Madrigal & Company, Inc. v. Hon. Zamora

G.R. No. L-48237, 30 June 1987


Madrigal & Company, Inc. (MCI) manages the business of another corporation, Rizal Cement Co., Inc. (RCC). In 1973, a labor union in MCI sought the renewal of the collective bargaining agreement (CBA). The union proposes a P200.00 monthly wage increase and an additional P100 monthly allowance. MCI refused to negotiate. Later, MCI reduced its authorized capital stocks. It then wrote a letter to the Department of Labor averring that it is incurring losses and so it will enforce a retrenchment program. The letter is however unsupported by documents and so the Department of Labor ignored it. However, MCI went on to dismiss several employees which led the labor union to sue MCI for unfair labor practices and illegal dismissal. The labor arbiter ruled in favor of the labor union. The issue reached the Office of the President. The then Presidential Assistant For Legal Affairs, Ronaldo Zamora, denied MCI’s appeal.

On appeal, MCI insists that it is incurring losses; that as such, it has to reduce its capitalization; that the profits it is earning are cash dividends from RCC; that under the law, dividends are the absolute property of a stockholder like MCI and cannot be compelled to share it with creditors (like the employees).


Whether or not cash dividends are absolute property of the stockholders and cannot be made available for disposition to a corporation’s creditors.


No. As found by the labor arbiter, MCI is in fact making significant profits. MCI’s reduction of its capitalization is simply a scheme to avoid negotiations with the labor union. It is therefore correct for the arbiter to order MCI to comply with the union’s demands.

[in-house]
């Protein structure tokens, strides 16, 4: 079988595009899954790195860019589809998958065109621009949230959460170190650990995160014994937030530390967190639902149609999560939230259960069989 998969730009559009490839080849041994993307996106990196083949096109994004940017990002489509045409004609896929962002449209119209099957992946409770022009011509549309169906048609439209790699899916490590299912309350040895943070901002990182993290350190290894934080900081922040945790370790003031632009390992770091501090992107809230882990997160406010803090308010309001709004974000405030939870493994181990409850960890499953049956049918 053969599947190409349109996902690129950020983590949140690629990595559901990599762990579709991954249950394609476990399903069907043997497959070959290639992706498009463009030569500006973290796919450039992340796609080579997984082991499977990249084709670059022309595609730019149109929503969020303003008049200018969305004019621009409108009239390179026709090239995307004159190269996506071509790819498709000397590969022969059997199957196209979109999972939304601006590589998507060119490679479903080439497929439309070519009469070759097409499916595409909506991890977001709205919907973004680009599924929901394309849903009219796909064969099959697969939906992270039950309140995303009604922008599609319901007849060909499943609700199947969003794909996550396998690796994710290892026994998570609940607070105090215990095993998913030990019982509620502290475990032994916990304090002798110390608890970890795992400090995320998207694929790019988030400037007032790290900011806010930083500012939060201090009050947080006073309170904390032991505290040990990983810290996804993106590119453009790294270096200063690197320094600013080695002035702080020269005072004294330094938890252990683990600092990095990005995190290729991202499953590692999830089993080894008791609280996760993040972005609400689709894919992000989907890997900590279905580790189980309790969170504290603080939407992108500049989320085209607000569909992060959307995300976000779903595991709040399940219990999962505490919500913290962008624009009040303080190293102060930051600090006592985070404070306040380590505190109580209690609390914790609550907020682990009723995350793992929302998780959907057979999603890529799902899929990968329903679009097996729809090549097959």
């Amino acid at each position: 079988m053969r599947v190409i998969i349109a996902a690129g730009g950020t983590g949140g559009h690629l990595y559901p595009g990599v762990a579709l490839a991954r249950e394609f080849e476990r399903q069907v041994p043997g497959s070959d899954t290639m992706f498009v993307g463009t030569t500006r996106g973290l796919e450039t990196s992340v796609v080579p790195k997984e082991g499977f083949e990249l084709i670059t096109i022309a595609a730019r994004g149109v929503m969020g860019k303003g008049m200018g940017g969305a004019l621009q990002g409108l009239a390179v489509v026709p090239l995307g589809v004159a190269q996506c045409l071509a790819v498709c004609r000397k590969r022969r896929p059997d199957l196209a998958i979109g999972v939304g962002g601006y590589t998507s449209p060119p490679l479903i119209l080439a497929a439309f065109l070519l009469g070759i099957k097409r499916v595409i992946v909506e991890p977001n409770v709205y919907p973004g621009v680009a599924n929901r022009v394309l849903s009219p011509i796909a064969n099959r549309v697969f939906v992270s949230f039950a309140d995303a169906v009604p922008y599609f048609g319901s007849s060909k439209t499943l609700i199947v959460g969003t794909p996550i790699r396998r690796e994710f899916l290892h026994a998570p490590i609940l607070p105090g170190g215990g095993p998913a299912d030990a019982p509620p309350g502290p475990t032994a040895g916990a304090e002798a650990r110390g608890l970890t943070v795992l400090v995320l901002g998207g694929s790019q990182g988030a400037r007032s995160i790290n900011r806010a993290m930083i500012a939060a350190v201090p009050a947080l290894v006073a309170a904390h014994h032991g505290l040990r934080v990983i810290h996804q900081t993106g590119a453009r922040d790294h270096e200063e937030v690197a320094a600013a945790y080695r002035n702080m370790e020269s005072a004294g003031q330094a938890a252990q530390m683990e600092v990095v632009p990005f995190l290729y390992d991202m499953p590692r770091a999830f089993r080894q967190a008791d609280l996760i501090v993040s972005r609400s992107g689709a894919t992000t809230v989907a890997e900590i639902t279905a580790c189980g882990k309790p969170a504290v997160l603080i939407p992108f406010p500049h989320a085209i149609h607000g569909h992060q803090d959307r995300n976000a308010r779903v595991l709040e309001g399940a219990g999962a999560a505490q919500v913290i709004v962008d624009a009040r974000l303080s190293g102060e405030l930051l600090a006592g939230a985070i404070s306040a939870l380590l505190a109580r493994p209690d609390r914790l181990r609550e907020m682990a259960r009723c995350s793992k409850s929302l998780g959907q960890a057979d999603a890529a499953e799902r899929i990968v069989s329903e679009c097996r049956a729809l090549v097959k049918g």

It is true that cash dividends are the absolute property of the stockholders and cannot be made available for disposition to a corporation’s creditors. However, this should be viewed in context. This is only true in the case of corporation distributing dividends to its stockholders. If this is the case (if the dividends are still with the corporation, in this case RCC), then creditors cannot touch such dividends. But if the stockholder already receives the dividends, then it becomes a profit on the part of the stockholder hence its creditors (like the employees) can make some demands out of it. In this case, MCI is a stockholder of RCC. While RCC still has not distributed the dividends, creditors cannot demand it because such dividends are owned by stockholders like MCI. But when MCI already receives the dividends, then MCI’s creditors can already demand share from the dividends because such dividends are already the profits of the stockholder/MCI. So, in this case, the employees can demand their share from said profits (not strictly viewed as dividends now) by way of salary increase.

*Case Digest by Bryne Angelo M. Brillantes, JD-IV, Andres Bonifacio Law School, SY 2019-2020

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